Hate crimes – including those that are sexually violent in nature – have made a widely documented return also. In Soviet times gay men would be the most common targets of rape in prison, Gulya says. Now, empowered homophobes openly target LGBT people on the street or online.
Ilya Ershov manages Open Space, a safe-space hub for activists of all causes, in central Saint Petersburg. ‘LGBT rights are the most controversial topic in Russia today,’ he says. ‘More than Ukraine or Crimea; more than any other topic.’ Open Space has been operating for six years. It has had a handful of incidents of intimidation. The worst coincided with an LGBT film screening held at the venue. Timur Bulatov, one of Russia’s most high-profile anti-LGBT trolls, tried to gain entry and later made online threats of sexual violence against attendees, Ilya says.
The film screening was not open to under-18s. Furthermore, due to the small capacity of the building, it did not need approval from the Ministry of Culture to show its choice of movies. It was legal. Nonetheless, Ilya admits it’s an activity that could provoke police or city officials to ‘find’ an offence should they choose to. ‘They can always “put something in my pocket” if they want to, I know that,’ says Ilya, who worked as an electoral observer when Putin won his third term in 2011. ‘I don’t want to live in a cell. That’s not a comfortable place for anyone. But nor do I want to spend my time anywhere other than Open Space. It’s a place where I can be around other people I feel safe with.’
Gulya has common ground with Ilya in that she also plays with fire through co-ordinating the screening of LGBT films in Saint Petersburg and indeed across wider Russia. The 43-year-old is one of a small team that has been running Side by Side, a film festival showcasing ‘films about love in a climate of hate’, for 10 years.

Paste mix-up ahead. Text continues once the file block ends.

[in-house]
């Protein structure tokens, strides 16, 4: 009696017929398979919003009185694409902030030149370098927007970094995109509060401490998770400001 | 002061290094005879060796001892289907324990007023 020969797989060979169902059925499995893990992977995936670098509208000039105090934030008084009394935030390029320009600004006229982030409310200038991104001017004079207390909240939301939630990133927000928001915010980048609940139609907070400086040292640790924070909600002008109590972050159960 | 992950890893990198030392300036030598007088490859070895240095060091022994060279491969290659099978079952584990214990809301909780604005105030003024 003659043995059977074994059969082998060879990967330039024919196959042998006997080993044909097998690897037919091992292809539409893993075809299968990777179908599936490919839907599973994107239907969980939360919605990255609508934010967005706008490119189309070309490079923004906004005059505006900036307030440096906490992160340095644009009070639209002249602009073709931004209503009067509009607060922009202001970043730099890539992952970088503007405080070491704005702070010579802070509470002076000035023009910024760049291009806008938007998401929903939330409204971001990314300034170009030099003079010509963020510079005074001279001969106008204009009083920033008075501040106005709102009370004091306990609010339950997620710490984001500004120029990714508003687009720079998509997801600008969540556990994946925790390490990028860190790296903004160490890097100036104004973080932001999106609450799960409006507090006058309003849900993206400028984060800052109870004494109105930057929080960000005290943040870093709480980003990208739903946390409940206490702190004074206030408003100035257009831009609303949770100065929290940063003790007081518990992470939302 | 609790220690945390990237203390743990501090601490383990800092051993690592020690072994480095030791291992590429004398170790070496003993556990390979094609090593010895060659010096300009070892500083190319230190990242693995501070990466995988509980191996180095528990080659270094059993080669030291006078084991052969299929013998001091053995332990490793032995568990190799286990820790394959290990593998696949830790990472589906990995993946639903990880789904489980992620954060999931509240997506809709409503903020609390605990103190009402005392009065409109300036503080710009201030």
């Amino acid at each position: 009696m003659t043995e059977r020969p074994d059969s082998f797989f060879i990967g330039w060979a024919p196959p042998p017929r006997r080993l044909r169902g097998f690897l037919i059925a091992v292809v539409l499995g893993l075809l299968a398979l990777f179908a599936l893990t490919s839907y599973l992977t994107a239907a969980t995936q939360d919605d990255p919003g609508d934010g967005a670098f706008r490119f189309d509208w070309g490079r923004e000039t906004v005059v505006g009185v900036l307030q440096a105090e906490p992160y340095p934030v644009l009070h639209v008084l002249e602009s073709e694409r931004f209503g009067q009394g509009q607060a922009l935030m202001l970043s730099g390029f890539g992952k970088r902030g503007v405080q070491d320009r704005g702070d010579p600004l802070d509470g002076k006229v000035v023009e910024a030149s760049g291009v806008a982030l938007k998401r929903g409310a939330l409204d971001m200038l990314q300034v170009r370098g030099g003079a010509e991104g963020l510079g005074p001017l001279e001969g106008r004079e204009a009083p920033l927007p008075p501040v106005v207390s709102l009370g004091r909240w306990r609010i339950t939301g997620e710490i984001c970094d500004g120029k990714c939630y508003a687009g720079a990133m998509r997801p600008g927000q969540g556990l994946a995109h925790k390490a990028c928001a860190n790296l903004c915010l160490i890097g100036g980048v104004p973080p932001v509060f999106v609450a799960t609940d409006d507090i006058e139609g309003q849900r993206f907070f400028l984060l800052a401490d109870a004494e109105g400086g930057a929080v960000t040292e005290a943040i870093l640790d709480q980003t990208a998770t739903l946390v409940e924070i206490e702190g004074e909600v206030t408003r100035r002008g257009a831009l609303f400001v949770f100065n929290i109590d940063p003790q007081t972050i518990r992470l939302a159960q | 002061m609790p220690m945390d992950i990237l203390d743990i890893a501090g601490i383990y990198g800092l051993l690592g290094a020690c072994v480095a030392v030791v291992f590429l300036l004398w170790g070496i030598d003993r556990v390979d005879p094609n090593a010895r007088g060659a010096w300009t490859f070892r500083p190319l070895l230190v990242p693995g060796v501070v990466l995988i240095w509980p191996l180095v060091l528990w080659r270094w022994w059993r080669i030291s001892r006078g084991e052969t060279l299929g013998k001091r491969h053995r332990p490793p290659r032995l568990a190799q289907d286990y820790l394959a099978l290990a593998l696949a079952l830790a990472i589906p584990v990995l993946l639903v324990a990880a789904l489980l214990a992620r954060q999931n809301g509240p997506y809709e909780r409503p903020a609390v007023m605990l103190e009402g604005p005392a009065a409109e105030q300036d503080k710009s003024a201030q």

‘I decided to do something for me and for other people like me,’ she says. ‘It is difficult to (directly) support teenagers because we are not allowed to sell tickets to them. We also have to have passport control checks because of provocations from homophobic people and we have to defend ourselves.’
The impact is energizing, however. ‘Handsome Devil was a film we showed at the last festival. Made by an Irish production company, it was about bullying in schools in Russia. After that showing, we had very good discussions about LGBT teenagers in Russia and the propaganda law. We could talk about a lot of topics that are very real and relevant in Russia: “What is bullying?” “What can start and stop bullying?”’
Side by Side’s marketing is all branded 18+. The company, backed by overseas human rights organizations, has also sacrificed the tax breaks of being an NGO in order to avoid the sanctions now imposed on ‘foreign agents’ who go off-message. ‘If someone wants to put us away tomorrow they will find a way to do it,’ she smiles, pragmatically. ‘But we are committed because we have teachers and psychologists who have to learn more, to know more, to read more and to understand more how to help. Even if it’s dangerous for them, it is important teenagers are not left isolated.’